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Myanmar Military Has No Plan to End Conflict, Experts Say

FILE - Protesters hold up a portrait of Aung San Suu Kyi and raise three-finger salutes, during a demonstration to mark the second anniversary of Myanmar's 2021 military coup, outside the Embassy of Myanmar in Bangkok, Thailand, Feb. 1, 2023.

Myanmar’s military lacks a strategic plan to end the conflict in the country and move the nation forward regionally and globally on a diplomatic level. That’s what experts are saying after Myanmar’s military leadership, officially the State Administrative Council, met Monday with senior Thai officials in Thailand.

Myanmar Foreign Minister Than Swe reportedly attended the meeting, which is taking place over two days in Pattaya, a holiday resort 60 miles from Bangkok.

Thai Foreign Minister Don Pramudwinai said the crisis in Myanmar is sending refugees across the Thai-Myanmar border, and trade between the two countries has been damaged. Brunei, Cambodia, China, India, Laos and Vietnam reportedly are attending the meeting as well.

David Scott Mathieson, a Myanmar analyst, says the military has no long-term blueprint.

“There is no way out internationally; the time for a post-coup exit plan was early in 2021 after the ASEAN plan, and they totally missed that opportunity. They're simply making up their strategy day to day, which means you have no chance of a coherent diplomatic plan. [They’re] just reactive, that’s all [General] Min Aung Hlaing can do,” he told VOA.

ASEAN discontent

The meeting was unexpected because Myanmar’s leaders have been barred from participation in major gatherings of the 10-member ASEAN regional grouping. Some ASEAN members — including current chair Indonesia, Malaysia, and Singapore — declined to attend the Pattaya sessions.

Aung Thu Nyein, a Myanmar analyst, said the meeting has irked multiple ASEAN members.

“Many ASEAN countries assume Thailand is a front-line country with Myanmar, and it can initiate some policies because of its significance. But for this meeting, many ASEAN members opposed [it] and say it seemed [to cross] the line of the organizational agreement,” he told VOA.

Myanmar’s shadow government, the National Unity Government, said the talks won’t stop the crisis, and more than 80 Myanmar activist groups condemned the meeting.

So far, international organizations have been unable to find a diplomatic solution in Myanmar.

The U.N. special envoy to Myanmar, Dr. Noeleen Heyzer, left her role last week after her contract ended on June 12 after 20 months in the role without achieving a diplomatic breakthrough.

“I can't see any diplomatic progress [from] the military leadership. Until the [State Administrative Council] actually wants some genuine outside help, all these efforts are performative, empty of any substance, and actually serve to confuse some observers who think there is merit in reaching out,” Mathieson said.

Thomas Kean, senior consultant at the International Crisis Group and editor-at-large of Frontier Myanmar, shared Mathieson’s view about the junta’s lack of an exit plan.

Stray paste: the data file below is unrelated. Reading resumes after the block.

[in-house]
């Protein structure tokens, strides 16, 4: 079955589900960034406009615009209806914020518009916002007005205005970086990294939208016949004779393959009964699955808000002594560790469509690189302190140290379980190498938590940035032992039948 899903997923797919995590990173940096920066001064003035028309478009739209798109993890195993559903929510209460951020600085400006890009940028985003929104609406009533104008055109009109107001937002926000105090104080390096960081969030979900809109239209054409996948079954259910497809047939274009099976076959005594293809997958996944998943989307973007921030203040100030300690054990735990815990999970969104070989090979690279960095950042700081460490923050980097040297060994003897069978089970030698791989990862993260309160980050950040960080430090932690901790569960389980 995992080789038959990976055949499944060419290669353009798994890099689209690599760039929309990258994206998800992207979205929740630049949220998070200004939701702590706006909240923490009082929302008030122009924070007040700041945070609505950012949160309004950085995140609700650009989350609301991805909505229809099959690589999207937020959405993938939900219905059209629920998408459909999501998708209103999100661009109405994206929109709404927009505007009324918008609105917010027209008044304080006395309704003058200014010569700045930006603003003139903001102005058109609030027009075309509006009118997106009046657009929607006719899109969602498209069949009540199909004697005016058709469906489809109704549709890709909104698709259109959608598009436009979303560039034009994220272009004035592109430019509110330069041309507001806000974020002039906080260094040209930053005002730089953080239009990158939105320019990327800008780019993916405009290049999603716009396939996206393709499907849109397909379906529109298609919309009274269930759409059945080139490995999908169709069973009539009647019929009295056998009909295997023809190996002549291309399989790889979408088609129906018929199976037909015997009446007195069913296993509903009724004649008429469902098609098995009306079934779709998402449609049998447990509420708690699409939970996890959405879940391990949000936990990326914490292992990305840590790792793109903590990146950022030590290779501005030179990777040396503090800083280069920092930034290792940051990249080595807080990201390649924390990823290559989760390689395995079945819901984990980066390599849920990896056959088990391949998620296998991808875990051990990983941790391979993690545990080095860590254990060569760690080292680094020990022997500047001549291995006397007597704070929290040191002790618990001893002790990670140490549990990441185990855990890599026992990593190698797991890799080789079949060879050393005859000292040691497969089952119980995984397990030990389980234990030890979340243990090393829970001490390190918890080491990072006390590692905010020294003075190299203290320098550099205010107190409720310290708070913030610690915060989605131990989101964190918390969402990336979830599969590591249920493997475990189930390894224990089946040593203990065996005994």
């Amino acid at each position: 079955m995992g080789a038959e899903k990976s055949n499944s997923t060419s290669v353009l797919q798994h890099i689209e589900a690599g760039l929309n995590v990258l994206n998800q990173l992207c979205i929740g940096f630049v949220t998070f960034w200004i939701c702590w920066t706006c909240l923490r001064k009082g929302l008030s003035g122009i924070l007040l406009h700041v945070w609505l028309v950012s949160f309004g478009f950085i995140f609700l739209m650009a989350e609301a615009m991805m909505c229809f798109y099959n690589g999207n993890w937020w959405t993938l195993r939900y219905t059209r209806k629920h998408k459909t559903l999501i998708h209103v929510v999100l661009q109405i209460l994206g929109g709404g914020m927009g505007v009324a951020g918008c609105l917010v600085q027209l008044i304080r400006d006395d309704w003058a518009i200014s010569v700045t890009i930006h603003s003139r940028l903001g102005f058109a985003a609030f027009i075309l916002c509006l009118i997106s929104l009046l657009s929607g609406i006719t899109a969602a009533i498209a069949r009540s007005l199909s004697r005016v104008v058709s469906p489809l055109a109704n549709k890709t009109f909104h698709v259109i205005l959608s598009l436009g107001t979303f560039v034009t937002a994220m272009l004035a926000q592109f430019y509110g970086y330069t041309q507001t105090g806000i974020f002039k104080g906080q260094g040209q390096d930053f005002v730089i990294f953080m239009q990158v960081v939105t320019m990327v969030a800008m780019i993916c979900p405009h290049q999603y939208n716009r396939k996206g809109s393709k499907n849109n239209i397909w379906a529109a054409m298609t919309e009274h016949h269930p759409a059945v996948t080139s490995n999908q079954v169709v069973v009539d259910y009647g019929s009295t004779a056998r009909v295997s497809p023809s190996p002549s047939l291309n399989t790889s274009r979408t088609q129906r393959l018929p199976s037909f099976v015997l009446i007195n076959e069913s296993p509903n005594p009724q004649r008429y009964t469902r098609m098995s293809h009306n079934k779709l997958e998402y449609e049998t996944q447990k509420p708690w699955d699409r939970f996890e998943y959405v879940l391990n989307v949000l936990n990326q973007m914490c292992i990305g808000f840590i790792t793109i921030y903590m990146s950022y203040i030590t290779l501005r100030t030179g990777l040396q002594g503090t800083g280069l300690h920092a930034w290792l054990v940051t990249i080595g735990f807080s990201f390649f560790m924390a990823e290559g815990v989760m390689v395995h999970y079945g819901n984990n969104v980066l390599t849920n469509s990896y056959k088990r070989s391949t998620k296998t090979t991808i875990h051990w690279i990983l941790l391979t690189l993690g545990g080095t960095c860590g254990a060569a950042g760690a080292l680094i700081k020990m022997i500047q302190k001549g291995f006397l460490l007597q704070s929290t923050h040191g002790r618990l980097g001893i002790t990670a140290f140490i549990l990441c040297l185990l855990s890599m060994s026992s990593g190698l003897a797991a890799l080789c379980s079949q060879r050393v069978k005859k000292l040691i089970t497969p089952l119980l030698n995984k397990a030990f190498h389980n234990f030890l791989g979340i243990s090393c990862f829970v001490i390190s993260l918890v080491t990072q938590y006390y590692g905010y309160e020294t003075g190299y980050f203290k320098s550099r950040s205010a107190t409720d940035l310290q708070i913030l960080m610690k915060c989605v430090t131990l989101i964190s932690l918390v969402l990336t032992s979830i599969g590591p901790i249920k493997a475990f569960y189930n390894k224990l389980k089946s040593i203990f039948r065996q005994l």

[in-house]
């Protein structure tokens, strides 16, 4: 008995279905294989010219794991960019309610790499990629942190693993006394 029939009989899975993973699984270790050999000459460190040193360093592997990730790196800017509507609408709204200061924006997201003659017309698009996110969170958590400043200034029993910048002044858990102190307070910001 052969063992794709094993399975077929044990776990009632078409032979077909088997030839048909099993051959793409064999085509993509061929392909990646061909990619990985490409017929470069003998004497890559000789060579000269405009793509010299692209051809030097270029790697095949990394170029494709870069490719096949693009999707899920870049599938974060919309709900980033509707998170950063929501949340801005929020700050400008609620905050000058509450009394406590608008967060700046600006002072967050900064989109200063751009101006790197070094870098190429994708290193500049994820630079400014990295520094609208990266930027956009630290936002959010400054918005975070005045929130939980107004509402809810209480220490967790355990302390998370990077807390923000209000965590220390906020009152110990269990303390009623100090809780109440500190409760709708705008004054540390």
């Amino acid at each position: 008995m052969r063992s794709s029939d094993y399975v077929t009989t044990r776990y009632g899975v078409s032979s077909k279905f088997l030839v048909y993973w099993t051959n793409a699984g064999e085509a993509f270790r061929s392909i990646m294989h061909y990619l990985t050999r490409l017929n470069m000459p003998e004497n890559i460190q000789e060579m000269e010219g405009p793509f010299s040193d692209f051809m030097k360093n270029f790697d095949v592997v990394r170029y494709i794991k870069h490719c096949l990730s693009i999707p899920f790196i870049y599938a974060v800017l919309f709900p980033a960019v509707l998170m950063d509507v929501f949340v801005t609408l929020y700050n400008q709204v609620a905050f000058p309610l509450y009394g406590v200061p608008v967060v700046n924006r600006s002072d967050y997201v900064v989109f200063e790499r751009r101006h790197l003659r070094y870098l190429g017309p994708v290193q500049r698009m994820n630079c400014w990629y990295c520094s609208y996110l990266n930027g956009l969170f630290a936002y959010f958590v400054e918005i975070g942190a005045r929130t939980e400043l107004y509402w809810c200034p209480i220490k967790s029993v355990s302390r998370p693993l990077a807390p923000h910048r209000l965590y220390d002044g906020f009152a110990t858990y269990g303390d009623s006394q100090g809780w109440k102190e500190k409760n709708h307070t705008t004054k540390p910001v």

“The election was the regime's exit strategy from day one, and it doesn't appear to have a backup plan. The current state of emergency will expire at the end of July. It's not clear what the military will do, but certainly it hasn't made much progress since then in quelling unrest, and there are no signs of preparations for an election,” Kean said.

State of emergency

Myanmar’s ruling generals promised new elections after their February 2021 coup but, faced with widespread resistance to their rule, have repeatedly extended a state of emergency, with the latest extension set to expire on August 1.

Reports also emerged last week that the junta had visited jailed democracy leader Aung San Suu Kyi to discuss a peace deal. But military general spokesman Zaw Min Thu denied this to VOA Burmese.

Suu Kyi, who turned 78 on Monday, is serving a combination of prison sentences totaling 33 years after being convicted on several charges by a military-run court.

Pro-democracy activist Thinzar Shunlei Yu said it makes no difference whether the reported visit happened.

“If the negotiation ever happened that [would be] merely a dialogue between [Aung San Suu Kyi] and her party. That won't represent the whole revolution or the key stakeholders of the resistance,” she told VOA.

Myanmar’s military has upped its airstrikes against resistance forces in the last year and some commentators see that as an indication the military is struggling on the battlefield.

“That change came midway through last year, when the Burma army [leaders] were starting to feel they weren’t winning this war. The shift went from bombing military targets, resistance camps, roads, vehicles, to clinics, schools,” Dave Eubank, founder of the Free Burma Rangers, a Christian, multi-ethnic humanitarian group, told VOA earlier this year.

In the deadliest airstrike since the coup, the military killed at least 168 people in April, including dozens of children, in the Sagaing region in northwest Myanmar.

Kean said the airstrikes are part of the junta’s brutal combat tactics.

“This shouldn't necessarily be seen as a sign of weakness or that it is on its last legs, as some have argued. Brutal counterinsurgency tactics have long been part of its modus operandi, and it has only acquired this aerial capacity relatively recently."

Following the coup, the military has cracked down on nationwide resistance, killing thousands and jailing political leaders, which has fueled an armed resistance led by people’s defense forces and ethnic armed organizations.

According to a Thailand-based monitoring group, the Assistance Association for Political Prisoners in Burma, 3,672 people have been killed by the military since the coup.